So far, I've discussed a little about earning money being a writer and how it takes a while to make much money. I'm not going to discuss POD publishing, as at the moment, I truly don't think of it as being a source of enough income to help a new, full-time writer. Maybe someday. I've also talked about some of the many difficulties in just being a writer. The mental challenges that face anyone who wants to go out there and become rich and famous (or moderately so) as a writer.

      I have lots more to discuss on dealing with set-backs to your career, the challenges of being a writer in a work-world not aimed at writers, and so on. But, after all this depressing stuff so far, let me leave you with one cheerful thought.

      I always wanted to be a writer. Since I was 11. I started writing when I was 16, on a 5,000 lb Smith Corona typewriter (previously used as an anchor for a battleship). I never gave up and now I am a full-time writer. What's the best thing about it - the best thing about being a full time writer?

      I can wear my slippers all day around the house. Since I don't go out to work, I rarely ever have to wear shoes. I hate shoes. Along with that, I have worn a suit and tie twice in the past four years. A funeral and a wedding.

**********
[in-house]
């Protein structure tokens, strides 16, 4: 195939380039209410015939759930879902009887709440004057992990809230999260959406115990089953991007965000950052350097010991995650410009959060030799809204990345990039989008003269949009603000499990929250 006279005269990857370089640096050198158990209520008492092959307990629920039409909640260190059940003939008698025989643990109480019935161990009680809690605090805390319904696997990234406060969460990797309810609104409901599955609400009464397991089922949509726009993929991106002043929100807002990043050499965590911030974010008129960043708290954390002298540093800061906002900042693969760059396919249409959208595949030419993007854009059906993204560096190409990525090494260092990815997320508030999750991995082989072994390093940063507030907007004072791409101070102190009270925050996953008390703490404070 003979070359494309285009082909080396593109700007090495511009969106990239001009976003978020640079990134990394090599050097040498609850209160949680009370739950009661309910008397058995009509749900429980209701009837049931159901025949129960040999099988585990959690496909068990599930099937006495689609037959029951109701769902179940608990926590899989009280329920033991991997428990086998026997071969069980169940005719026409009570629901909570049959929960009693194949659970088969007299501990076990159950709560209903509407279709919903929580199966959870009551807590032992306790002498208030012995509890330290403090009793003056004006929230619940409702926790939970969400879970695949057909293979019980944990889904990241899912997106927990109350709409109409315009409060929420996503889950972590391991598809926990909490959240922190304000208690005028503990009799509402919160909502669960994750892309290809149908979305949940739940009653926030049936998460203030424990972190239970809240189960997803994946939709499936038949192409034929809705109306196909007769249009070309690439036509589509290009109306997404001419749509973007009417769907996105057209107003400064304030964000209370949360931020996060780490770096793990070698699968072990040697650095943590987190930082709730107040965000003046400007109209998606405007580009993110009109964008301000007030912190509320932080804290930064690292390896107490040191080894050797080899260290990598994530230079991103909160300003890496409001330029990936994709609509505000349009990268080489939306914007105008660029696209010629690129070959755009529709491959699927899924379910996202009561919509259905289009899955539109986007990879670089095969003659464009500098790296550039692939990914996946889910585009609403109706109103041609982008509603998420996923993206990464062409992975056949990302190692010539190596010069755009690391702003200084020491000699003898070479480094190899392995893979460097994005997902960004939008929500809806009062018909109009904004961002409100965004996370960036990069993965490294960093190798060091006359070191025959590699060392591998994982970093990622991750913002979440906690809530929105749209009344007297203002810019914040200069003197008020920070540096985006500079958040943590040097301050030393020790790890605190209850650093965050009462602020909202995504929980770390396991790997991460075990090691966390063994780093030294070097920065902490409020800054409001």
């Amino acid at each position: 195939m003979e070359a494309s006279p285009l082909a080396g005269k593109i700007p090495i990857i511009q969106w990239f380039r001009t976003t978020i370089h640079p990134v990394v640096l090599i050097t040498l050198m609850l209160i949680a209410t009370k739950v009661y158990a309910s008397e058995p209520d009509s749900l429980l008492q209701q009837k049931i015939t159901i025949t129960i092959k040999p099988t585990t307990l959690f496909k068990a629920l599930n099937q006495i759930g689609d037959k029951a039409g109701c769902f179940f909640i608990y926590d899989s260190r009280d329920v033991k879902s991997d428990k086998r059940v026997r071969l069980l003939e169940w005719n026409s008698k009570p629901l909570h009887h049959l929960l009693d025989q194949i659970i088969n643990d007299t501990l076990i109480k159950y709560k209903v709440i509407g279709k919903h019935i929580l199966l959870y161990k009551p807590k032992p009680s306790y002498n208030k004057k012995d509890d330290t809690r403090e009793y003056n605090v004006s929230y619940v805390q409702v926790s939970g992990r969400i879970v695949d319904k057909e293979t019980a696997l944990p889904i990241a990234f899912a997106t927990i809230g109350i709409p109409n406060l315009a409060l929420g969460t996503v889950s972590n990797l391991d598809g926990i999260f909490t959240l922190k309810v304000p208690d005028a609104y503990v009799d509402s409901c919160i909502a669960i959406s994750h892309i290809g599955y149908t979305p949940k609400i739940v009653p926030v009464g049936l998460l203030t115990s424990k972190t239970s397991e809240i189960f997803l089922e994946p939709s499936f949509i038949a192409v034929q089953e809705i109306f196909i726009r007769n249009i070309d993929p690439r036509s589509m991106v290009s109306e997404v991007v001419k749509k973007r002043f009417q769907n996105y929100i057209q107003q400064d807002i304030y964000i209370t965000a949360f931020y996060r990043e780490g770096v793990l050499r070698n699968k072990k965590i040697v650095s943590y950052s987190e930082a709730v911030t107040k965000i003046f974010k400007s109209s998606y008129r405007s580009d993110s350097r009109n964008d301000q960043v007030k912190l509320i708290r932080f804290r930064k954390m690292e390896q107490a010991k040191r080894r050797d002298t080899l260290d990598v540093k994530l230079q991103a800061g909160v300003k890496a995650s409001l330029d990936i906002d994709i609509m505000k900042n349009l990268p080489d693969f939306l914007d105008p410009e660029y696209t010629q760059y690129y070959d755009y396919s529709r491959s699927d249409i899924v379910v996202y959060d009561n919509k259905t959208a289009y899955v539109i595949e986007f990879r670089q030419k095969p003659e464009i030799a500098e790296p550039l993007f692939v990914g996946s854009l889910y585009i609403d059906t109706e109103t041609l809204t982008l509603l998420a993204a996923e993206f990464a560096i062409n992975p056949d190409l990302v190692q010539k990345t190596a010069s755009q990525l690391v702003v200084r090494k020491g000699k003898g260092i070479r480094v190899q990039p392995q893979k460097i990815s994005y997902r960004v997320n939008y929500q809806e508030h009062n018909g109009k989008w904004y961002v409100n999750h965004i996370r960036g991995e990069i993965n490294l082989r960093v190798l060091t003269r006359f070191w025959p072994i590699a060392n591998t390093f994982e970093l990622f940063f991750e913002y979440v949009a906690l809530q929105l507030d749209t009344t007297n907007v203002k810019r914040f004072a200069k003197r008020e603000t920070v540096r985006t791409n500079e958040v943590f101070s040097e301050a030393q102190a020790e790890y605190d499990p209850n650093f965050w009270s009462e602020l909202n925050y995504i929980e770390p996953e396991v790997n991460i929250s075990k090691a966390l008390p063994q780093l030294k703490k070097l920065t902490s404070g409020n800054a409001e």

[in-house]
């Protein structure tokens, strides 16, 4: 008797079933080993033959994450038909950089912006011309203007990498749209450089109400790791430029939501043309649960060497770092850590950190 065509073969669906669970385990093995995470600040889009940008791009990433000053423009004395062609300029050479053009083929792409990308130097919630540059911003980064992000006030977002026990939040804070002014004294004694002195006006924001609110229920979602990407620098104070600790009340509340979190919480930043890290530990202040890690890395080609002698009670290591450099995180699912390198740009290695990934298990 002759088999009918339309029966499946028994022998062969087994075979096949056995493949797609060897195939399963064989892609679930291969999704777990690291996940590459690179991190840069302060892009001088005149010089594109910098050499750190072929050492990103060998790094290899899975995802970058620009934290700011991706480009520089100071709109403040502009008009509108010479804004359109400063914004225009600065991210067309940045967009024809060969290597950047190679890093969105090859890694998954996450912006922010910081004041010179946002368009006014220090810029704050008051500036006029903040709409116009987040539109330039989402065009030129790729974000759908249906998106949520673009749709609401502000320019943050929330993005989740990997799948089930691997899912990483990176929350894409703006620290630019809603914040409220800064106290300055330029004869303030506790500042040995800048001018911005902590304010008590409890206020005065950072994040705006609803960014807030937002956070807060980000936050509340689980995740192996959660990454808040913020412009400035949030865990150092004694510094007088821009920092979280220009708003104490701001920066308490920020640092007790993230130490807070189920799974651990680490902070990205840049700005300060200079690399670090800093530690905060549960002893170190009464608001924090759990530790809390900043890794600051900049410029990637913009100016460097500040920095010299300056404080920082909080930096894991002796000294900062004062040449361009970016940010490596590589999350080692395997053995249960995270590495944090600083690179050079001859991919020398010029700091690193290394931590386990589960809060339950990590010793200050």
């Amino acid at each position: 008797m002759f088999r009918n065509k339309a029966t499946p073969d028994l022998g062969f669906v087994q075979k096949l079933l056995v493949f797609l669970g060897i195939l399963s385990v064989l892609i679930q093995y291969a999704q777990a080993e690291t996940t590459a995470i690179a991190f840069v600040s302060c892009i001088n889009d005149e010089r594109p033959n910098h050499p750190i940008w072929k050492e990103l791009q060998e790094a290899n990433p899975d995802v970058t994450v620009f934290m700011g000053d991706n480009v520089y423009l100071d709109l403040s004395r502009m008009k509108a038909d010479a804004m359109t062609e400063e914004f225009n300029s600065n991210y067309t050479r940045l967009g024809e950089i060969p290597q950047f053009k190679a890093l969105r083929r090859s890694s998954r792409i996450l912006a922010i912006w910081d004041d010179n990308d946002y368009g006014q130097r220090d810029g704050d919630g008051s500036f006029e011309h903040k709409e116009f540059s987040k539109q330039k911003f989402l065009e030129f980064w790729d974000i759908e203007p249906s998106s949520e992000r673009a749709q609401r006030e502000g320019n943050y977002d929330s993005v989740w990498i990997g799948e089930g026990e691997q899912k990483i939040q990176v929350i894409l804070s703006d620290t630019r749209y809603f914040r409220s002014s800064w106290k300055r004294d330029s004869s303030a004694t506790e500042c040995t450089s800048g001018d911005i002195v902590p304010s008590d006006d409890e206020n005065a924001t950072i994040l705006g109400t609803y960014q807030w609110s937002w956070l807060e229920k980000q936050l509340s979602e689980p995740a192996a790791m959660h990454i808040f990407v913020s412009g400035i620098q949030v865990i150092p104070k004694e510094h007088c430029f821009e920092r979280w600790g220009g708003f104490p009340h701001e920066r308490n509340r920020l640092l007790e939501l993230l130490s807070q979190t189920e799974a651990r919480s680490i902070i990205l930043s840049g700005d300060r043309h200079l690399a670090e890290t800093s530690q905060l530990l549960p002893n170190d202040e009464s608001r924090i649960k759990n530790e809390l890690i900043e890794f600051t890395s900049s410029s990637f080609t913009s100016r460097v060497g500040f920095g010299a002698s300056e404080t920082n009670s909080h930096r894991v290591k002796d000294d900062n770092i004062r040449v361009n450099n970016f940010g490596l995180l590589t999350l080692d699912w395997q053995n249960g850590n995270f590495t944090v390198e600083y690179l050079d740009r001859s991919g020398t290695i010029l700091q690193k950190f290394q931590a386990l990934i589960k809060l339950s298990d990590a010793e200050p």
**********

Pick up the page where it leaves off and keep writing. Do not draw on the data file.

Slippers. That's why I'm a writer. No doubt about it.


      If you want to write full time, learn to deal with reality.

      1) The world is not against you. Nor is the world on your side. The world just doesn't care. (Thomas Hardy). If you are going to live off the money you make writing, you better be prepared to work hard at the job. If you depend on luck or circumstances, you are going to starve. Talent is wonderful and the most talented writers should always rise to the top. But, if you read what is published you know that's not true. Plenty of great books were rejected by good editors. If you're doing everything you can to get your work noticed and it's not working, then sit back, toss out all your old ideas, and come up with new ones. For every person who makes it by a lucky break, a thousand other writers succeed by never giving up and trying hard constantly.

      2) Writers' groups are overrated - If you are lucky enough to belong to a group of professional writers who criticize each other's work, fine. Otherwise, if you are in a group of writers who are unpublished, or most who are unpublished, forget it. Being an unpublished writer does not make anyone a critic. I'm not saying that the people in a writers group might not be helpful, but the best way to learn to write is to go over your own work again and again and find out what you think is wrong with it. If you need cheerleaders (and don't we all sometimes), meet with other would-be writers on a social basis. But getting advice on how to rewrite your manuscript from unpublished writers is a mistake.

      3) Read a lot, especially not horror fiction - read good writing. Classic stuff, modern stuff, genre stuff. Read horror but just don't read horror. A writer writes from what he knows of life or what he (or she obviously) has learned. If you've only learned from horror novels, then your books will read like they are copies, not originals. Ray Bradbury claims he learned to write by reading Theodore Sturgeon - by going through every Sturgeon story and dissecting it to see what made it work - why every line was where it was, why every section was written, how the story built to an ending, etc. etc. Read and dissect. And not just horror!!!